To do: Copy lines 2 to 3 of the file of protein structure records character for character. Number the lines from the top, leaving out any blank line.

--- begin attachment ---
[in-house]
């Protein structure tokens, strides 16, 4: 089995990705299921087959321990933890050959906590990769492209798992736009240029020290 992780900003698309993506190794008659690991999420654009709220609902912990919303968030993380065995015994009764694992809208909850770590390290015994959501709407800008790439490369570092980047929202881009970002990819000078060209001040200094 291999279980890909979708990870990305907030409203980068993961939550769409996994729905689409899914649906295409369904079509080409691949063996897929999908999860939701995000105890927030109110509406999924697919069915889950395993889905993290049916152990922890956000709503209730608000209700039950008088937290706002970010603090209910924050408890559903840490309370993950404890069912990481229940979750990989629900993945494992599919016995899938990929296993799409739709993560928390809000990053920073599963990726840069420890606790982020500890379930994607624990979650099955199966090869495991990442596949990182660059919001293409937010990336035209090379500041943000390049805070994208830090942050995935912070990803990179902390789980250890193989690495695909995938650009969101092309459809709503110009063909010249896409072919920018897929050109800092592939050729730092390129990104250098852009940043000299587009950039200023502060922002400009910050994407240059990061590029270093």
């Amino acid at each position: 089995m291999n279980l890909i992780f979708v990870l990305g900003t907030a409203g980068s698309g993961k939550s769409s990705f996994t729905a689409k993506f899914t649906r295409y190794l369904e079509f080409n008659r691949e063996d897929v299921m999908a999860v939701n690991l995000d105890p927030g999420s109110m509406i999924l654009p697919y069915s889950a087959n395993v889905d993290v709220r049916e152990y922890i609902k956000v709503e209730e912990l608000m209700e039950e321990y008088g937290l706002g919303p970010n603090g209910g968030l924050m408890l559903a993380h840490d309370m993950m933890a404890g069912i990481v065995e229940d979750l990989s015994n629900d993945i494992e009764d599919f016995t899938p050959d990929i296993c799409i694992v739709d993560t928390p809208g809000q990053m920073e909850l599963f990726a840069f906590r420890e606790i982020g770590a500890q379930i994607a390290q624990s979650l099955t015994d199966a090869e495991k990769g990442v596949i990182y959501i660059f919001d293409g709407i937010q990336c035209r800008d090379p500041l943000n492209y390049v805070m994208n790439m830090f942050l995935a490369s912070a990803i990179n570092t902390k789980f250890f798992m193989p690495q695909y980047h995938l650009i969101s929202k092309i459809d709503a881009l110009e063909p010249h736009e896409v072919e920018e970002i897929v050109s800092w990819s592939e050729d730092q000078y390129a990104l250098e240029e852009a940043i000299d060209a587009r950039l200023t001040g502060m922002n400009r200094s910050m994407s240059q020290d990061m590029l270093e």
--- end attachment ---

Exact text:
């Protein structure tokens, strides 16, 4: 089995990705299921087959321990933890050959906590990769492209798992736009240029020290 992780900003698309993506190794008659690991999420654009709220609902912990919303968030993380065995015994009764694992809208909850770590390290015994959501709407800008790439490369570092980047929202881009970002990819000078060209001040200094 291999279980890909979708990870990305907030409203980068993961939550769409996994729905689409899914649906295409369904079509080409691949063996897929999908999860939701995000105890927030109110509406999924697919069915889950395993889905993290049916152990922890956000709503209730608000209700039950008088937290706002970010603090209910924050408890559903840490309370993950404890069912990481229940979750990989629900993945494992599919016995899938990929296993799409739709993560928390809000990053920073599963990726840069420890606790982020500890379930994607624990979650099955199966090869495991990442596949990182660059919001293409937010990336035209090379500041943000390049805070994208830090942050995935912070990803990179902390789980250890193989690495695909995938650009969101092309459809709503110009063909010249896409072919920018897929050109800092592939050729730092390129990104250098852009940043000299587009950039200023502060922002400009910050994407240059990061590029270093």
């Amino acid at each position: 089995m291999n279980l890909i992780f979708v990870l990305g900003t907030a409203g980068s698309g993961k939550s769409s990705f996994t729905a689409k993506f899914t649906r295409y190794l369904e079509f080409n008659r691949e063996d897929v299921m999908a999860v939701n690991l995000d105890p927030g999420s109110m509406i999924l654009p697919y069915s889950a087959n395993v889905d993290v709220r049916e152990y922890i609902k956000v709503e209730e912990l608000m209700e039950e321990y008088g937290l706002g919303p970010n603090g209910g968030l924050m408890l559903a993380h840490d309370m993950m933890a404890g069912i990481v065995e229940d979750l990989s015994n629900d993945i494992e009764d599919f016995t899938p050959d990929i296993c799409i694992v739709d993560t928390p809208g809000q990053m920073e909850l599963f990726a840069f906590r420890e606790i982020g770590a500890q379930i994607a390290q624990s979650l099955t015994d199966a090869e495991k990769g990442v596949i990182y959501i660059f919001d293409g709407i937010q990336c035209r800008d090379p500041l943000n492209y390049v805070m994208n790439m830090f942050l995935a490369s912070a990803i990179n570092t902390k789980f250890f798992m193989p690495q695909y980047h995938l650009i969101s929202k092309i459809d709503a881009l110009e063909p010249h736009e896409v072919e920018e970002i897929v050109s800092w990819s592939e050729d730092q000078y390129a990104l250098e240029e852009a940043i000299d060209a587009r950039l200023t001040g502060m922002n400009r200094s910050m994407s240059q020290d990061m590029l270093e």